When Wikipedia lists a person born on December 10 as a “composer and ornithologist,” the entry deserves some further research. And so, today, I report on the life of Olivier Messiaen, French composer and ornithologist, born this day in 1908 (died 1992).
Messiaen was born in Paris of educated parents. That he was a musical prodigy became apparent soon. By age 7, he was composing; at age 11, he entered the Paris Conservatory of Music. He became a skilled organist and, at the end of his studies in 1930, became the principal organist for the Church of the Trinity in Paris. He kept that position for the next 40 years, along with a long list of related teaching, composing and conducting commissions in France and around the world (for example, he wrote an orchestral piece for the American bi-centennial based on a visit to Bryce Canyon National Park).
He fought in World War II and was captured and imprisoned by the Nazis in a Polish war camp during 1940-1941. While there, he composed what is considered his most important work, Quartet for the End of Time, which he and three others performed for 5,000 prisoners. “Never,” he said later, “had I been listened to with such attention and understanding.”
Messiaen himself was a great listener, especially to nature. He was always enchanted by birdsong, and he spent much of his time outdoors listening to birds and recording their song. He often said that birds were the earth’s first musicians, and the best. He could identify nearly any bird in Europe and many from other locations by their songs. Although having no academic or scientific credentials in ornithology, he grew to be considered one of the world’s authorities on bird vocalization in the 20th Century.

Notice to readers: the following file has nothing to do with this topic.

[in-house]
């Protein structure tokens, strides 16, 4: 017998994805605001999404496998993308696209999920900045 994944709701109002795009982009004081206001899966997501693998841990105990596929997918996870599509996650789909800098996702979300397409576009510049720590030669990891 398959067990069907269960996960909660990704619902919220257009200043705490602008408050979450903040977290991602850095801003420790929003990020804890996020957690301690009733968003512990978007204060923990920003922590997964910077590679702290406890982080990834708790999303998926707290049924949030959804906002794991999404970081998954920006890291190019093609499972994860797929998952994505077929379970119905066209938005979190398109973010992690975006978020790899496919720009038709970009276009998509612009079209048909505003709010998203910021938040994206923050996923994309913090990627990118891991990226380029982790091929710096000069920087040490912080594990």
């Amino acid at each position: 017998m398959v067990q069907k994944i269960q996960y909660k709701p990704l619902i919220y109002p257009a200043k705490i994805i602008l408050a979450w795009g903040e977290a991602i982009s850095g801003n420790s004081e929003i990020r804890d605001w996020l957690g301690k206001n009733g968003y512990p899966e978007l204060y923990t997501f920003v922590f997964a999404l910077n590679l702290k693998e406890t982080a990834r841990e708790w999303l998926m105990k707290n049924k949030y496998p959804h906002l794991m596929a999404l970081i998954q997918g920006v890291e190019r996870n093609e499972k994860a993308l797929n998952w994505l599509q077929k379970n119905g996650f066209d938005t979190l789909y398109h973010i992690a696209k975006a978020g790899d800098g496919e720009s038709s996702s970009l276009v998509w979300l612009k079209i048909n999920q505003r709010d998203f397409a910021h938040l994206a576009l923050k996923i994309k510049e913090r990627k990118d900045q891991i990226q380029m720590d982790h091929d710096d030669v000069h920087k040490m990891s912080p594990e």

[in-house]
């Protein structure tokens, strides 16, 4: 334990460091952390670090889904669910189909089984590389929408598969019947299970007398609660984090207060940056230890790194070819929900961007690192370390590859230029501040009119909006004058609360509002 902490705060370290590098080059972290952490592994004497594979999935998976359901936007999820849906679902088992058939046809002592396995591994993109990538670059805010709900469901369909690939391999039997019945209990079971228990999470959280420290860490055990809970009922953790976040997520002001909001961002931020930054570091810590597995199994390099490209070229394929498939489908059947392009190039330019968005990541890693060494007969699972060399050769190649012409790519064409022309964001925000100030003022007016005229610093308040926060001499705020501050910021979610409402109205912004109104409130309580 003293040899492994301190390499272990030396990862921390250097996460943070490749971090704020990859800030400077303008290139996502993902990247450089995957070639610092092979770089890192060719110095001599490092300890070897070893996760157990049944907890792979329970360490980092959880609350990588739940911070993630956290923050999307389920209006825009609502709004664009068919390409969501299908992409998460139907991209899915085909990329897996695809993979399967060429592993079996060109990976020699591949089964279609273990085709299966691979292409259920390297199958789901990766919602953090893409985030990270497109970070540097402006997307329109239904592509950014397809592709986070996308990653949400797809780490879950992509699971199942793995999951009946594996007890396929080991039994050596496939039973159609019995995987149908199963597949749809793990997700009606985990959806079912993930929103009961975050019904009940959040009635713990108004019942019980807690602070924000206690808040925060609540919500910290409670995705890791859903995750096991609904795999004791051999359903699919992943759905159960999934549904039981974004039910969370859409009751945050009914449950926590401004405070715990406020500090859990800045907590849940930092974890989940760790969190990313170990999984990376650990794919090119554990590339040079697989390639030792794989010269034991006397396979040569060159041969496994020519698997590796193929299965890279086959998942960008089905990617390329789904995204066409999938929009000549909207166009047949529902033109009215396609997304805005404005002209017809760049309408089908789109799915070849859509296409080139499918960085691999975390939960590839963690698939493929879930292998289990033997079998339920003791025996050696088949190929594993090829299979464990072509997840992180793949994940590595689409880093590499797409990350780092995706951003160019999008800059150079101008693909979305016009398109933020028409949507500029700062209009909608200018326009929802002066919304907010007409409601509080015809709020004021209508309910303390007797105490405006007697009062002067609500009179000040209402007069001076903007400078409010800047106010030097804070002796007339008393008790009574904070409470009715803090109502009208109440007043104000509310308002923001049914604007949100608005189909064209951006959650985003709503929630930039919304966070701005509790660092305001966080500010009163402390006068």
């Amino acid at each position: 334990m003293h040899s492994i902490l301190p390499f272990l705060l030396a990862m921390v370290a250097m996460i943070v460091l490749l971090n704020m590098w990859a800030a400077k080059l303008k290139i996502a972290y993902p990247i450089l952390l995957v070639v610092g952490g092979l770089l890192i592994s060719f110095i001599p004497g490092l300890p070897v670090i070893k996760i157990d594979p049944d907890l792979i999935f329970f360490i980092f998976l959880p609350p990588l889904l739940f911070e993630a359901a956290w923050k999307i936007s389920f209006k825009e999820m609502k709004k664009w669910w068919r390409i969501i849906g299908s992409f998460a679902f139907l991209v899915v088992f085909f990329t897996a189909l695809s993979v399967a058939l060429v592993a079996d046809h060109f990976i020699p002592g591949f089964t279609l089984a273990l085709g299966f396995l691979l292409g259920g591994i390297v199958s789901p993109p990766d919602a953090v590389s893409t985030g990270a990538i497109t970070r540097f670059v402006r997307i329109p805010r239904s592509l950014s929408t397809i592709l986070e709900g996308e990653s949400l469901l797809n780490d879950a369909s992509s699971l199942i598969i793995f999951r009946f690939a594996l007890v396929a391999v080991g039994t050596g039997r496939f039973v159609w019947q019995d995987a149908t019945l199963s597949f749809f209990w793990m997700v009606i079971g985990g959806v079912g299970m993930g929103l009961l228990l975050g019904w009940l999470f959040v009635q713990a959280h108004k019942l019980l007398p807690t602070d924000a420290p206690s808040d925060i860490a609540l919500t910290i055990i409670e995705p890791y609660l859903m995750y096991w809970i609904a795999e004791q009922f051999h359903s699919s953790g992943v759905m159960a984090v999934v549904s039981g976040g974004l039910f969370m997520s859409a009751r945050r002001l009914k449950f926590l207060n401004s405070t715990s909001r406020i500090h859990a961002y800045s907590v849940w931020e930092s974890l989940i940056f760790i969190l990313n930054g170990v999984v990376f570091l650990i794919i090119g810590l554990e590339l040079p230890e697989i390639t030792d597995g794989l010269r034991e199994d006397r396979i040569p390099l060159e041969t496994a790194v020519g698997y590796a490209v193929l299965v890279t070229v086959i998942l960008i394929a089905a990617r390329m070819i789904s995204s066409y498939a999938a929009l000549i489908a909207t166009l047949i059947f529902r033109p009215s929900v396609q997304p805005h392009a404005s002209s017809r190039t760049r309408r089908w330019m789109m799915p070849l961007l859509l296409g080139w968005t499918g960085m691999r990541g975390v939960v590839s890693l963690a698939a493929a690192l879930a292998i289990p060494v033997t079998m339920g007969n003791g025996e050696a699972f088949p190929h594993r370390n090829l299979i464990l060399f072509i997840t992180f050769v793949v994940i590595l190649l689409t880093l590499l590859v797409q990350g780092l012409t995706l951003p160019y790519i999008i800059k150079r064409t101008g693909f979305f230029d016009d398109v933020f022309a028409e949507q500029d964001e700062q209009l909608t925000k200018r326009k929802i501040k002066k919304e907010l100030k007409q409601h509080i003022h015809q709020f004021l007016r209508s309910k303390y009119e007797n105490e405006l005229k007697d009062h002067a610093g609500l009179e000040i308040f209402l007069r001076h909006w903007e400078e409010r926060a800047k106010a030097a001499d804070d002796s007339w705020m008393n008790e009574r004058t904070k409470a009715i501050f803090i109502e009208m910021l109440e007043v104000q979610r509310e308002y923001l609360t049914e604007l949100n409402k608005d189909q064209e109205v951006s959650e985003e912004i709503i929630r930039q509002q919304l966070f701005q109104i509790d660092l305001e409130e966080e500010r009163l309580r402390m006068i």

He incorporated what he heard into his compositions. His music includes the songs of more than 250 birds. In one piece, Chonochromie, composed in 1960, he scored 18 violin parts, each playing the song of a different bird, all at the same time. During a rehearsal for this complicated piece, one performer was said to throw a shoe at Messiaen out of frustration! Some compositions feature birdsong, but one in particular—his Catalogue of the Birds, composed for solo piano in 1958—is entirely built from birdsong. Writing in The Atlantic, Matthew Gurewitsch described what Messiaen could do with the music of birds:
“Birdsong moves faster than human fingers; the first thing to go when an instrumentalist mimics a bird is tempo. Also, Western melodies are strung together from notes, well-defined pitches neatly arrayed on scales. Birds sing microtones. They phrase in arabesques that swoop and glide. Their staccato “notes” are more like jagged shards than human musicians’ points and beads of sound. The timbres and attacks are often energetic to the point of harshness, yet to our ears in the wild they may sound ineffably sweet. For the piano and for instruments of the orchestra Messiaen invented ways of clustering and combining notes to produce, often with uncanny verisimilitude, an impression of the real thing. Call it trompe-l’oreille.”
Messiaen was not always appreciated but by the last decades of his life, he had become known as one of the century’s greatest composers. And a true conservationist.
Gurewitsch, Matthew. 1997. An Audubon in Sound. The Atlantic, March 1997. Available at: https://www.theatlantic.com/magazine/archive/1997/03/an-audubon-in-sound/376810/. Accessed December 120, 2017.
Kozinn, Allan. 1992. Olivier Messiaen, Composer, Dies at 83. The New York Times, April 29, 1992. Available at: http://www.nytimes.com/1992/04/29/arts/olivier-messiaen-composer-dies-at-83.html?pagewanted=all. Accessed December 10, 2017.
McComb, Todd. Olivier Messiaen. All Music. Available at: https://www.allmusic.com/artist/olivier-messiaen-mn0001528006/biography. Accessed December 10, 2017.